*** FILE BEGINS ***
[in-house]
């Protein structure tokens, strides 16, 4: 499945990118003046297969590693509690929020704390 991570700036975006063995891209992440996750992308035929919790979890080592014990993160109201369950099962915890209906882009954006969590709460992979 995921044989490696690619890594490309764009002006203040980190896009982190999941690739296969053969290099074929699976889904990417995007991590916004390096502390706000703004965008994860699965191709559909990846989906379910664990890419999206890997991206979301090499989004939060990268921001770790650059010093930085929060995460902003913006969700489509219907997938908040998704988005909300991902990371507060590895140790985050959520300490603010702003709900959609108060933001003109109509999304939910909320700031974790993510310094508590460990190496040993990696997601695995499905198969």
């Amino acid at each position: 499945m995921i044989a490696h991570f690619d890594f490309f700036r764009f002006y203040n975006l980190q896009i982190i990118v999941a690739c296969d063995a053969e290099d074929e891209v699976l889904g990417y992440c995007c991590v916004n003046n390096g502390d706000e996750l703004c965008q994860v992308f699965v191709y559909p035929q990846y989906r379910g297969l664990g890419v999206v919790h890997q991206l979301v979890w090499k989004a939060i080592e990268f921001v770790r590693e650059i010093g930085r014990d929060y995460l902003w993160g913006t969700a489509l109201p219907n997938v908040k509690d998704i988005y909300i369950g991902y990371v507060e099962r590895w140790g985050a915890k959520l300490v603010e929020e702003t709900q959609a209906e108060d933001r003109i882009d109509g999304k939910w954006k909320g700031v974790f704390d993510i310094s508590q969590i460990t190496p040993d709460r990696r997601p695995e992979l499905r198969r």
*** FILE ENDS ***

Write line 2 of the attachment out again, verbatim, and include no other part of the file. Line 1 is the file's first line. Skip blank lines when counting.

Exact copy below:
């Protein structure tokens, strides 16, 4: 499945990118003046297969590693509690929020704390 991570700036975006063995891209992440996750992308035929919790979890080592014990993160109201369950099962915890209906882009954006969590709460992979 995921044989490696690619890594490309764009002006203040980190896009982190999941690739296969053969290099074929699976889904990417995007991590916004390096502390706000703004965008994860699965191709559909990846989906379910664990890419999206890997991206979301090499989004939060990268921001770790650059010093930085929060995460902003913006969700489509219907997938908040998704988005909300991902990371507060590895140790985050959520300490603010702003709900959609108060933001003109109509999304939910909320700031974790993510310094508590460990190496040993990696997601695995499905198969």